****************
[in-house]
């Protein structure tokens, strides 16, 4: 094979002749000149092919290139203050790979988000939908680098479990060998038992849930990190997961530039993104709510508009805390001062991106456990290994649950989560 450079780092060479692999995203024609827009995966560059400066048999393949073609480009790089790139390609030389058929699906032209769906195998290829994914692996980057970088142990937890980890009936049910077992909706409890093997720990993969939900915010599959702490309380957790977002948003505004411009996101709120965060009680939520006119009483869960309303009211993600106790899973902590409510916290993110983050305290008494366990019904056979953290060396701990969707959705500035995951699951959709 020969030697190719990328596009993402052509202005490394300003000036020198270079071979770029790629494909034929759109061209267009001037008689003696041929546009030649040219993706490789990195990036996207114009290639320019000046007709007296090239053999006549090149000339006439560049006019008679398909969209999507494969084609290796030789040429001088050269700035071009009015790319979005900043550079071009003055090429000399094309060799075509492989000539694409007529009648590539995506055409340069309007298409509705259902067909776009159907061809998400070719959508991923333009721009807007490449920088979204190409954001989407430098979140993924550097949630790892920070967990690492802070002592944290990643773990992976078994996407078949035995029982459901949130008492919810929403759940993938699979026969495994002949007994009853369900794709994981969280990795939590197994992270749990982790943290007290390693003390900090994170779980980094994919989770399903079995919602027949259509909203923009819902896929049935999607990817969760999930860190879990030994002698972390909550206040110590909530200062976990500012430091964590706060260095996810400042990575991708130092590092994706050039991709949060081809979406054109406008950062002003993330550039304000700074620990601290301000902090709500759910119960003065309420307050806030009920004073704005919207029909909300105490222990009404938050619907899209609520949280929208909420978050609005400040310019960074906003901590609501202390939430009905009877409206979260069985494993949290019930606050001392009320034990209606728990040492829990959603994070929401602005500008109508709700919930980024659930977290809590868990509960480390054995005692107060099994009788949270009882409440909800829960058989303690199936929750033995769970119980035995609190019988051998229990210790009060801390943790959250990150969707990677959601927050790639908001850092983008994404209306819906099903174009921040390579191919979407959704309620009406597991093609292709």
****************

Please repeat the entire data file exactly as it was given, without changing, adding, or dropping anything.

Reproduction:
[in-house]
């Protein structure tokens, strides 16, 4: 094979002749000149092919290139203050790979988000939908680098479990060998038992849930990190997961530039993104709510508009805390001062991106456990290994649950989560 450079780092060479692999995203024609827009995966560059400066048999393949073609480009790089790139390609030389058929699906032209769906195998290829994914692996980057970088142990937890980890009936049910077992909706409890093997720990993969939900915010599959702490309380957790977002948003505004411009996101709120965060009680939520006119009483869960309303009211993600106790899973902590409510916290993110983050305290008494366990019904056979953290060396701990969707959705500035995951699951959709 020969030697190719990328596009993402052509202005490394300003000036020198270079071979770029790629494909034929759109061209267009001037008689003696041929546009030649040219993706490789990195990036996207114009290639320019000046007709007296090239053999006549090149000339006439560049006019008679398909969209999507494969084609290796030789040429001088050269700035071009009015790319979005900043550079071009003055090429000399094309060799075509492989000539694409007529009648590539995506055409340069309007298409509705259902067909776009159907061809998400070719959508991923333009721009807007490449920088979204190409954001989407430098979140993924550097949630790892920070967990690492802070002592944290990643773990992976078994996407078949035995029982459901949130008492919810929403759940993938699979026969495994002949007994009853369900794709994981969280990795939590197994992270749990982790943290007290390693003390900090994170779980980094994919989770399903079995919602027949259509909203923009819902896929049935999607990817969760999930860190879990030994002698972390909550206040110590909530200062976990500012430091964590706060260095996810400042990575991708130092590092994706050039991709949060081809979406054109406008950062002003993330550039304000700074620990601290301000902090709500759910119960003065309420307050806030009920004073704005919207029909909300105490222990009404938050619907899209609520949280929208909420978050609005400040310019960074906003901590609501202390939430009905009877409206979260069985494993949290019930606050001392009320034990209606728990040492829990959603994070929401602005500008109508709700919930980024659930977290809590868990509960480390054995005692107060099994009788949270009882409440909800829960058989303690199936929750033995769970119980035995609190019988051998229990210790009060801390943790959250990150969707990677959601927050790639908001850092983008994404209306819906099903174009921040390579191919979407959704309620009406597991093609292709």